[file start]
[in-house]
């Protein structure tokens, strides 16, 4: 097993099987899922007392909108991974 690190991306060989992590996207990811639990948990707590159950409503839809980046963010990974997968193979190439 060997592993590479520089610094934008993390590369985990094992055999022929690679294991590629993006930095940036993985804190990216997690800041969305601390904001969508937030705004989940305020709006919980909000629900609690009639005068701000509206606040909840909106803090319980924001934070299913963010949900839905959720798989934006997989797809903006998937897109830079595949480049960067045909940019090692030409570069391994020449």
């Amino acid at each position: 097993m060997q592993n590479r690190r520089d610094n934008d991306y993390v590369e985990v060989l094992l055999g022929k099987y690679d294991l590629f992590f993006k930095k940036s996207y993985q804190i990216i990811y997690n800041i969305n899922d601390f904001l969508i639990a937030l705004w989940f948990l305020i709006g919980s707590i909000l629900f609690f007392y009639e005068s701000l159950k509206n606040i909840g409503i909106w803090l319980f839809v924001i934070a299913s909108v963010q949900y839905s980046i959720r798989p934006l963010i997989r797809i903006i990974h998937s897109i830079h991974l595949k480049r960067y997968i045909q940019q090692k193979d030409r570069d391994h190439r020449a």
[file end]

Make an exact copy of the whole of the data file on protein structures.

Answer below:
[in-house]
């Protein structure tokens, strides 16, 4: 097993099987899922007392909108991974 690190991306060989992590996207990811639990948990707590159950409503839809980046963010990974997968193979190439 060997592993590479520089610094934008993390590369985990094992055999022929690679294991590629993006930095940036993985804190990216997690800041969305601390904001969508937030705004989940305020709006919980909000629900609690009639005068701000509206606040909840909106803090319980924001934070299913963010949900839905959720798989934006997989797809903006998937897109830079595949480049960067045909940019090692030409570069391994020449």
């Amino acid at each position: 097993m060997q592993n590479r690190r520089d610094n934008d991306y993390v590369e985990v060989l094992l055999g022929k099987y690679d294991l590629f992590f993006k930095k940036s996207y993985q804190i990216i990811y997690n800041i969305n899922d601390f904001l969508i639990a937030l705004w989940f948990l305020i709006g919980s707590i909000l629900f609690f007392y009639e005068s701000l159950k509206n606040i909840g409503i909106w803090l319980f839809v924001i934070a299913s909108v963010q949900y839905s980046i959720r798989p934006l963010i997989r797809i903006i990974h998937s897109i830079h991974l595949k480049r960067y997968i045909q940019q090692k193979d030409r570069d391994h190439r020449a």